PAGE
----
This would seem unlikely considering China and Bahrain, so I won’t try and say it’s possible. Mercedes performance today was unexpected, yet not surprising considering their past qualifying performances. Will Nico be able to stay at the front, or will he fall back like he did in Bahrain. Conditions are not quite as extreme as they were in Bahrain, track temperature is down considerably and there isn’t s dust storm at every corner. But the track is just as abrasive, as it has always been, and rear tire life is going to be crucial tomorrow. The fact that this is by far the weakest point on the Mercedes suggests that the race will be far from straightforward.
What of Hamilton, then? He did a considerably better job than Nico in Bahrain; he went from 10th to 5th rather than 1st to 9th. If he has a trick to nursing the tires, then he will do well to let Nico know of it. Yes, Hamilton was on a different strategy in Bahrain, but it cannot be ignored that Lewis knows something Nico doesn’t.
With these two in front, the next three cars lined up are the ones we, arguably, all thought would occupy the front three grid spots. Sebastian Vettel, Kimi Raikkonen and Fernando Alonso line up 3rd-5th respectively, and will be hoping for a repeat of Mercedes’ Bahrain form. For Vettel and Raikkonen, it seems they have the slight edge on race pace, but arguably the difference between the Red Bull and Lotus and Ferrari is small, to the point of negligible. What this means, however, is they will have to find a way past the Mercedes early on in the race if they hope to gain an advantage. If all three are held up, then its just a matter of who gets past first. If one gets past in the early stages, then I’m afraid, for the other two whoever they may be, will see their hopes of a race win dwindle at an alarming rate.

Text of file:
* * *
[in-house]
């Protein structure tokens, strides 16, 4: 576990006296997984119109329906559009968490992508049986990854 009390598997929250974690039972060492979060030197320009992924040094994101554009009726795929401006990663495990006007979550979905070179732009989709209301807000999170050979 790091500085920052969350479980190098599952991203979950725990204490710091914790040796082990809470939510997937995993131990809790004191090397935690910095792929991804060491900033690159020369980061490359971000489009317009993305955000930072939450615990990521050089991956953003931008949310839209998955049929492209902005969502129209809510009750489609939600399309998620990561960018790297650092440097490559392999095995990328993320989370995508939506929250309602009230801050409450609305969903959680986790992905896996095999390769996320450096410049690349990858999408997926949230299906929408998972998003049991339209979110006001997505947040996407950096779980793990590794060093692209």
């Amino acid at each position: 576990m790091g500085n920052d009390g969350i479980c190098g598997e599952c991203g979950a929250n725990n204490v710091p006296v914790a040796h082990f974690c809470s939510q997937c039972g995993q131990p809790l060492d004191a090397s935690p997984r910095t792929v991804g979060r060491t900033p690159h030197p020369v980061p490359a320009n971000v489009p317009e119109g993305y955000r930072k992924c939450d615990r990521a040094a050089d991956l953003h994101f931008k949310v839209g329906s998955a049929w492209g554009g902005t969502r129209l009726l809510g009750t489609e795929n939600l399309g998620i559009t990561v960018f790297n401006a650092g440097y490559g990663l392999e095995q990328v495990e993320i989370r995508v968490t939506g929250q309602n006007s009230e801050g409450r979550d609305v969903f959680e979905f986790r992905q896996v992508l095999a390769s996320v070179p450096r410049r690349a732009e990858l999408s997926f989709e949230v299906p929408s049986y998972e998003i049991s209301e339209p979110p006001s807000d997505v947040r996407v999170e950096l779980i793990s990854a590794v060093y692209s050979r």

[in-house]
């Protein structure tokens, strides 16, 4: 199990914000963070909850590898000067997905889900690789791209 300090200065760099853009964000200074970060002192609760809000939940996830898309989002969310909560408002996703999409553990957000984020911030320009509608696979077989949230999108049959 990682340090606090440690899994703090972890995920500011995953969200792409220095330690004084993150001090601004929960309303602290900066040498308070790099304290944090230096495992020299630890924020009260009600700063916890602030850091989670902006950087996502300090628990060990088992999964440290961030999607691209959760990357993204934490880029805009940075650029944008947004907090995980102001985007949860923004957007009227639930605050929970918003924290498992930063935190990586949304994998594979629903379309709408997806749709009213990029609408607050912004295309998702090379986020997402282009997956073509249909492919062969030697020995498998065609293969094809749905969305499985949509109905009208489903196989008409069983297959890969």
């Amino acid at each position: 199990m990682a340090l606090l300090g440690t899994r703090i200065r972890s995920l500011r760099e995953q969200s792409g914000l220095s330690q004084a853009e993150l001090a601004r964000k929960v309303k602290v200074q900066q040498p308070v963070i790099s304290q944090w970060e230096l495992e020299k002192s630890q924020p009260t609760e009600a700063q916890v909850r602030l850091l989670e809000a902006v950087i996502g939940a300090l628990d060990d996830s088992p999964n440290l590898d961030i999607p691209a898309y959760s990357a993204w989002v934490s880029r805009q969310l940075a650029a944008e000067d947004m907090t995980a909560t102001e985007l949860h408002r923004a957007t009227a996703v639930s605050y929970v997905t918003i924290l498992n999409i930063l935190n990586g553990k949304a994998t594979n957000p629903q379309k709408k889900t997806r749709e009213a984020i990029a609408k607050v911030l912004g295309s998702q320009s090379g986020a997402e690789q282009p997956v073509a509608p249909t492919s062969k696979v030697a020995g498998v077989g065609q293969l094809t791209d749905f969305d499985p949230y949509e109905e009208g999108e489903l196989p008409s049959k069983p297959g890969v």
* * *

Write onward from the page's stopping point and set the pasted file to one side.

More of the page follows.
Felipe Massa, Romain Grosjean and Mark Webber lost out in qualifying compared to their teammates. Massa was only .001 of a second off his teammate so you can realistically take him out of that group, but in terms of track position, they all lose. This is especially important to take into consideration in Barcelona; at a track in which the winner has come from the front row in 6 out of the last 7 races. It’s a tough ask for the win with these three drivers, but do not count them out of the podium fight, for one of them just might be able to get past the Mercedes and join the leading three drivers.
Further down the field, Force India, Toro Rosso and Mclaren seem to be relatively even, with the Saubers slightly, and disappointingly, behind them. Williams was, and should, be wholly disappointed with the direction their car took. It’s not that they got worse, indeed the car looks better on track than it has all season, but it’s that the rest of the field seems to have taken equal, if not larger, steps forward in comparison.
The fight at the back of the field has closed up in comparison to the one just three weeks ago. Marussia has responded to Caterham’s Bahrain updates and delivered a car that can once again compete with the green cars.
We are set to have a fantastic battle tomorrow. Most of us expect the Mercedes cars to fall back and set the stage for the “true” title contendors duke it out. Conversely, however, I could be wrong and the Mercedes duo could romp into the distance and take a dominant 1-2. We don’t really know, and that is what makes this so exhilarating.